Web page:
En EspaŅol

Q. Who is Mr. Smarty Plants?

A: There are those who suspect Wildflower Center volunteers are the culpable and capable culprits. Yet, others think staff members play some, albeit small, role. You can torture us with your plant questions, but we will never reveal the Green Guru's secret identity.

Help us grow by giving to the Plant Database Fund or by becoming a member

Did you know you can access the Native Plant Information Network with your web-enabled smartphone?

Share

Ask Mr. Smarty Plants

Ask Mr. Smarty Plants is a free service provided by the staff and volunteers at the Lady Bird Johnson Wildflower Center.

Search Smarty Plants
    
 
See a list of all Smarty Plants questions
Can't find the answer in our existing FAQs, submit a question to Mr. Smarty Plants.
Need help with plant identification, visit the plant identification page.
 
rate this answer
3 ratings

Friday - May 24, 2013

From: Austin, TX
Region: Southwest
Topic: Soils, Trees
Title: Is it OK to remove soil around oaks - Austin, TX.
Answered by: Joe Marcus

QUESTION:

I have several oaks trees (one live oak + burr oaks) from 15'-35' in height. They seem healthy. A local arborist says they were planted too deep and that the soil around them needs to be excavated to allow room for the root collar. He said we need to remove the grass at least to the drip line. Your website said not to remove or add soil. Who is right?

ANSWER:

In general, you want to disturb the roots of your trees as little as possible.  Since a large percentage of a tree's feeder roots can be found in the top few inches of soil, any removal of that soil is bound to disturb those roots and adversely affect the tree.  Relatively few of those roots are located near the base of the trees, but are usually concentrated near the tree's drip line.  Removing soil all the way to the drip line seems excessive, but there may be reasons for the recommendation that are not apparent to us.

In fairness, soil around the crown of a tree can cause problems.  If your soil has a high clay content, which restricts oxygen exchange to the roots, the problem can be very serious, indeed.  Some tree species are more susceptible than others to problems caused by deep planting.

The answer to your question is not cut and dried.  I would tend to follow the advice of a certified arborist, but if you have doubts, you might hire another certified arborist on a strictly consulting basis (there will be no financial advantage to give you advice one way or the other) and get a second opinion.  That involves more expense, but your landscape trees are almost always worth the expense of maintaining their good health.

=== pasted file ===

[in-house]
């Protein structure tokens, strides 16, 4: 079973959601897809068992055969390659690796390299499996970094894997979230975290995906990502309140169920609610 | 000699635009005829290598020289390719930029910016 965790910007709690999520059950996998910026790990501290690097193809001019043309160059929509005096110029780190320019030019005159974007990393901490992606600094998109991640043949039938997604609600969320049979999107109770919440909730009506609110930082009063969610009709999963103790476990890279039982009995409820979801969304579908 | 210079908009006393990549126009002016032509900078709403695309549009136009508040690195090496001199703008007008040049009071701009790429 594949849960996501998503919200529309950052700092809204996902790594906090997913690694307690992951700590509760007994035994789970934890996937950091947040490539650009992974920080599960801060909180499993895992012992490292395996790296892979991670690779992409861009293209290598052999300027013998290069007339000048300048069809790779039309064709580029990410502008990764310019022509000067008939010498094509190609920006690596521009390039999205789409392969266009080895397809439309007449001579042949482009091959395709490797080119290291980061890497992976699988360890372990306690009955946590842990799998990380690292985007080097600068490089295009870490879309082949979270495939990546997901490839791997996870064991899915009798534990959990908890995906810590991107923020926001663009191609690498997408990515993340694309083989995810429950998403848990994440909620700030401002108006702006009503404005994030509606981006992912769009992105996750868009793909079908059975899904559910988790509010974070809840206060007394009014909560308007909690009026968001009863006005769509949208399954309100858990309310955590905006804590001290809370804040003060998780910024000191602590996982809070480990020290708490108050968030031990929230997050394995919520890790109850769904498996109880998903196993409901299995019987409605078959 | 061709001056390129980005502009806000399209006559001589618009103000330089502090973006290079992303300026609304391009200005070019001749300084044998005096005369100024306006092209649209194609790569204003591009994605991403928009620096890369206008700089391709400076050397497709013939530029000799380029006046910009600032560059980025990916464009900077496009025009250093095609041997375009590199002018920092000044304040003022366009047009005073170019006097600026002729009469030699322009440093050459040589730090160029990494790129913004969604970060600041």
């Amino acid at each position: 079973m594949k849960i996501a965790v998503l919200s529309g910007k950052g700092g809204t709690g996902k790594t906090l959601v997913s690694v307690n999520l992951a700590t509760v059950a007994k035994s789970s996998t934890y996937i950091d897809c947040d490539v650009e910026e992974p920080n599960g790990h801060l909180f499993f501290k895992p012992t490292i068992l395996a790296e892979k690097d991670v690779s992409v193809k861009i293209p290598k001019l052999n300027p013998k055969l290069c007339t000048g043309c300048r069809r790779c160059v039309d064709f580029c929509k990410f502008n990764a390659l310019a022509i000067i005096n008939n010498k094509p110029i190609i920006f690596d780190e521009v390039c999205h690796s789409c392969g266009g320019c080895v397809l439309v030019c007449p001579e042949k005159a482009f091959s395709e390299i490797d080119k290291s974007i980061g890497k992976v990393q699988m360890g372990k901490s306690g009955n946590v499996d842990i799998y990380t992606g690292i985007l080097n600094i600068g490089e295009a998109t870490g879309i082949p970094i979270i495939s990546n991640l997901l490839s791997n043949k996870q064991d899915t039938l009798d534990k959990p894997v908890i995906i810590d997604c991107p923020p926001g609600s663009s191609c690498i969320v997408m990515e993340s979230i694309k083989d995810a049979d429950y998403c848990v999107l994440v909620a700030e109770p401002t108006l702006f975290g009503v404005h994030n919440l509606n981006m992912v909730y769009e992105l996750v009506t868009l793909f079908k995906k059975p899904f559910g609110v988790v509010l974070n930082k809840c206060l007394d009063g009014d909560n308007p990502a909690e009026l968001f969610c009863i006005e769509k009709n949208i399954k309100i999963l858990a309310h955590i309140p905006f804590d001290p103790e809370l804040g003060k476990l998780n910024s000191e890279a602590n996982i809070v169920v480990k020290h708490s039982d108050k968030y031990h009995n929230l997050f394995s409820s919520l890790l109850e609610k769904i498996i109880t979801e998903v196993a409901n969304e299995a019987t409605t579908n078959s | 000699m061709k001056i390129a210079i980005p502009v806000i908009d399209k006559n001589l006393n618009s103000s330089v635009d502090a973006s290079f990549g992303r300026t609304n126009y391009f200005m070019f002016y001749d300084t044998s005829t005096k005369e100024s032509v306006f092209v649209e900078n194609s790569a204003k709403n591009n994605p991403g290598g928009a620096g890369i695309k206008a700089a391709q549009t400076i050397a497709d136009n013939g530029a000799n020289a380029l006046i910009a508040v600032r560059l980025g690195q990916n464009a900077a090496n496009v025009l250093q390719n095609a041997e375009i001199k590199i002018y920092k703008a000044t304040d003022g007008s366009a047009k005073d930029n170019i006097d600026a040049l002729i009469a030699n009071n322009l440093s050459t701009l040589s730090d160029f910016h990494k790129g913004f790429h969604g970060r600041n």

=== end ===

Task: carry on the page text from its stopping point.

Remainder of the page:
More Soils Questions

Zinc tolerant plants for sunny area
June 08, 2012 - I have a very high zinc soil in an all day sun area. Any suggestions as to what kind of flower can I grow successfully? Zone 8 Thank you
view the full question and answer

What soil to plant native plants in Huntsville TX
April 14, 2010 - Dear Mr. Smarty Plants, I recently purchased several plants at the Spring Plant Sale and would like to know when planting them, what type of soil should I use. I typically use partial native soil an...
view the full question and answer

Plants adding calcium to soil
June 08, 2006 - Hi, I am looking for a resource to help determine the functions of native plants. For instance, nitrogen fixing can be found in Indigo, Lead plant, lupines. Are there other plants that add back cal...
view the full question and answer

Do leaves with tannins make good compost from Austin
November 04, 2010 - I have a couple of old native pecan trees in my (or neighbor's) yard that drop bushels and bushels of leaves every fall. Somewhere in the back of my mind, I have a recollection that pecan leaves have...
view the full question and answer

Plants resistant to salt spray in FL
December 18, 2011 - What type of plants can I put in a small planter bed next to a waterfall with a saltwater pool? Everything I put in there dies. I live in Southwest Florida.
view the full question and answer

Support the Wildflower Center by Donating Online or Becoming a Member today.
E-NEWSLETTER | BECOME A MEMBER | DONATE NOW | MEDIA | SITEMAP | STAFF
© 2016 Lady Bird Johnson Wildflower Center